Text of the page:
I asked Claudio about his opinions regarding video processing, such as noise reduction, so-called "vivid mode," and frame interpolation. He is totally opposed to gratuitous video processing, which came as a great relief. Part of the CR testing process includes confirming that the video-processing features—which are normally on by default—can be disabled by the user. This is not always the case with all TVs, especially when it comes to budget brands. Turning a feature off does not always completely disable processing.
Some of the test patterns and scenes used by Consumer Reports lab

One of the more punishing tests for edgelit LCD TVs is watching a simple white object traveling horizontally across a black background. Manufacturers often claim some form of "local dimming" for these units, but the simple fact is there's no way to isolate the light coming from the edges to illuminate a bright object in the center of the screen. An artifact known as flashlighting is clearly visible, as is an amorphous bright blob around the white object—a halo artifact.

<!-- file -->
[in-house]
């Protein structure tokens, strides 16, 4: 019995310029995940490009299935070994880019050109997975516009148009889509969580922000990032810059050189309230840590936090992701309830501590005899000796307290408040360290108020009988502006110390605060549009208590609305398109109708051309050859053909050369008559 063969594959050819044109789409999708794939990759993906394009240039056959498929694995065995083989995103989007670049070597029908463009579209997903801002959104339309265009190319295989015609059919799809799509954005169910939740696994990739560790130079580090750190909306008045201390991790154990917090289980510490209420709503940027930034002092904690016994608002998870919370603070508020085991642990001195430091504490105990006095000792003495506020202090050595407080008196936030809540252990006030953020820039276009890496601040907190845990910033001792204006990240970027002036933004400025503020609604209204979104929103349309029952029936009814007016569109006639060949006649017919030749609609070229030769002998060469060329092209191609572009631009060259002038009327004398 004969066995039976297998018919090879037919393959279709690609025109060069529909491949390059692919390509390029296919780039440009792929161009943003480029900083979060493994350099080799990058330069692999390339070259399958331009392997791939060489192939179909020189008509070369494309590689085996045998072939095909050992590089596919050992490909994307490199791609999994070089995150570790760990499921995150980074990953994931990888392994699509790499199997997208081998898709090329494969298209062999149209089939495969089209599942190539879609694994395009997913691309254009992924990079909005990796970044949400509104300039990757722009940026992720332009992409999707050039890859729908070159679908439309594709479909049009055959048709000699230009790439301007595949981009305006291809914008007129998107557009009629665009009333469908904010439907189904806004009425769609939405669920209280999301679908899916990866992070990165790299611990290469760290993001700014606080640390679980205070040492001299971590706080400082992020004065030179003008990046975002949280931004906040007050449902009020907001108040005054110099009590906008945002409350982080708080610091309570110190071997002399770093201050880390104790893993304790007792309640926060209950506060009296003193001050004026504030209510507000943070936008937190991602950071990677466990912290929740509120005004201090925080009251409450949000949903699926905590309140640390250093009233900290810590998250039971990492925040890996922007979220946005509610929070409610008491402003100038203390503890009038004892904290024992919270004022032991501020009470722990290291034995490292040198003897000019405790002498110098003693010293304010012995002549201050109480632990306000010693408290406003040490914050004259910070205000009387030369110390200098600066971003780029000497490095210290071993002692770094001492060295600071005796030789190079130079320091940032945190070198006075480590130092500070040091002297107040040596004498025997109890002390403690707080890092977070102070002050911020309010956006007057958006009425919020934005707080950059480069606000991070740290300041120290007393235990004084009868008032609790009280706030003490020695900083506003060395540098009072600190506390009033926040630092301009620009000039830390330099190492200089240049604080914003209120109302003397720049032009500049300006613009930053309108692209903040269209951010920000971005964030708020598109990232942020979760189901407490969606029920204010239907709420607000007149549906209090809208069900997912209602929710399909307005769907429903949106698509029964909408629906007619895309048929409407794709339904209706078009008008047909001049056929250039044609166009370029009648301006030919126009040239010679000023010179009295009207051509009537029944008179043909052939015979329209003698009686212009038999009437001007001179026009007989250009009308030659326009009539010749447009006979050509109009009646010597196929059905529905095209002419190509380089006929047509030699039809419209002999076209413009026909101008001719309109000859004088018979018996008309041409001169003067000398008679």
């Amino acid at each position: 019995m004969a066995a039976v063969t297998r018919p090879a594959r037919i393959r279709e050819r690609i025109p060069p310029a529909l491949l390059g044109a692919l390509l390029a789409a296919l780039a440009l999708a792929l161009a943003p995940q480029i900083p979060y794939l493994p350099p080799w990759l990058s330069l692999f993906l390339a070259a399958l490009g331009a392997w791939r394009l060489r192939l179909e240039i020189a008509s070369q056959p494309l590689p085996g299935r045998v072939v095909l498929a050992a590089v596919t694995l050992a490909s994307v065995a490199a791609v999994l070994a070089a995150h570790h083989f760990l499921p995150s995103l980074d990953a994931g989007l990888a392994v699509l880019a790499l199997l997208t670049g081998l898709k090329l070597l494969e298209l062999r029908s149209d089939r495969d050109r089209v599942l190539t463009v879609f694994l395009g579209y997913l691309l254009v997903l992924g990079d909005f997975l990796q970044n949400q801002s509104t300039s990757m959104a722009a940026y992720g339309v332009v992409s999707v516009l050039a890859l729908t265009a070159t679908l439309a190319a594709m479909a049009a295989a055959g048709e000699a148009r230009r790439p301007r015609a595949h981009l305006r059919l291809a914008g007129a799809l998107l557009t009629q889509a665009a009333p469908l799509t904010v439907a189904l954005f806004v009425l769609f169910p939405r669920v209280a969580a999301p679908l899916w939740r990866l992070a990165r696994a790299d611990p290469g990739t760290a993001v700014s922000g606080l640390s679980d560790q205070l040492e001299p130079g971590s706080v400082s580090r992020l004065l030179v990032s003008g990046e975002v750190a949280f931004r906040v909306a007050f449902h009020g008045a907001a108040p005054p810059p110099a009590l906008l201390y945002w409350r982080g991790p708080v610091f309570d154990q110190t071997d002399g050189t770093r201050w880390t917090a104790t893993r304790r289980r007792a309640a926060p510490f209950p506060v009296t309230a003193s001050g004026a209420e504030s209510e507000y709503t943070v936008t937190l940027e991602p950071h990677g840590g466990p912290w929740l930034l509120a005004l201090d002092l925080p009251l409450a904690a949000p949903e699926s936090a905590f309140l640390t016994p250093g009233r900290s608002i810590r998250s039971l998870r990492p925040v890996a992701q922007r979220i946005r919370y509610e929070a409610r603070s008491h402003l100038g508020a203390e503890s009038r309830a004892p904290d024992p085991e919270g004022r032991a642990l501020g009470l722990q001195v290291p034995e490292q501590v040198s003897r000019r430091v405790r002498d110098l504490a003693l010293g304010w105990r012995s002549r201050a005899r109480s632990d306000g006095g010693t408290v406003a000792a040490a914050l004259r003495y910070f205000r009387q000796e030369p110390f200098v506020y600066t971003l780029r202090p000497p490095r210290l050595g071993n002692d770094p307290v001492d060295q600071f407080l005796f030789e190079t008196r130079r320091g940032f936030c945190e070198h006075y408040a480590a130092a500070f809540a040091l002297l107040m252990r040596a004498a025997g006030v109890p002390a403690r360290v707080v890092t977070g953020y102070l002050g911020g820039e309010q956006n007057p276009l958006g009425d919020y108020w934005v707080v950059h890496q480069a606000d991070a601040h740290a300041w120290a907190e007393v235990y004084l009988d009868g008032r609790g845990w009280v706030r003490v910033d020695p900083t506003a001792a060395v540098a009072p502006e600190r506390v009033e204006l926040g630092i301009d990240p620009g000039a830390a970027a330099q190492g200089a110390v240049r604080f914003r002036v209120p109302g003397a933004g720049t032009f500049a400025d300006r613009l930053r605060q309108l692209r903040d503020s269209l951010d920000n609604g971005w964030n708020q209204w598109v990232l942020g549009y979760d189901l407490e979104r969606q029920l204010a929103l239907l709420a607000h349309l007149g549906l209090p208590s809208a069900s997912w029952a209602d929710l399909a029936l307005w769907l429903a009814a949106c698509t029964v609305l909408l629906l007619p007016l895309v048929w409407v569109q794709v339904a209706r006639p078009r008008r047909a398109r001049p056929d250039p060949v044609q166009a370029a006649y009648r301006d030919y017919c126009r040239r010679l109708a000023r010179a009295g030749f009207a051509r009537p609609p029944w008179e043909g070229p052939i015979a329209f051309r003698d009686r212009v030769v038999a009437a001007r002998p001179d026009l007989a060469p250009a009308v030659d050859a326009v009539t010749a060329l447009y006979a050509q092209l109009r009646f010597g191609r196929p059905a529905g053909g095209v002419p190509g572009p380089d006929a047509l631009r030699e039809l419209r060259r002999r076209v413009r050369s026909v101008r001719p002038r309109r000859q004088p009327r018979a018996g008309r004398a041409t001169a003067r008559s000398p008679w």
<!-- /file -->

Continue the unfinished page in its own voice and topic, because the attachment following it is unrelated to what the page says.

In the same room, a calibrated high-end plasma television served as a reference unit. The white object tracked perfectly on the plasma, with no halo or flashlight artifact. The combined difference in black levels and lack of artifacts demonstrated a stunning gap in performance between the two technologies. Plasma fans certainly know what they are talking about when it comes to image quality issues and edgelit LCD.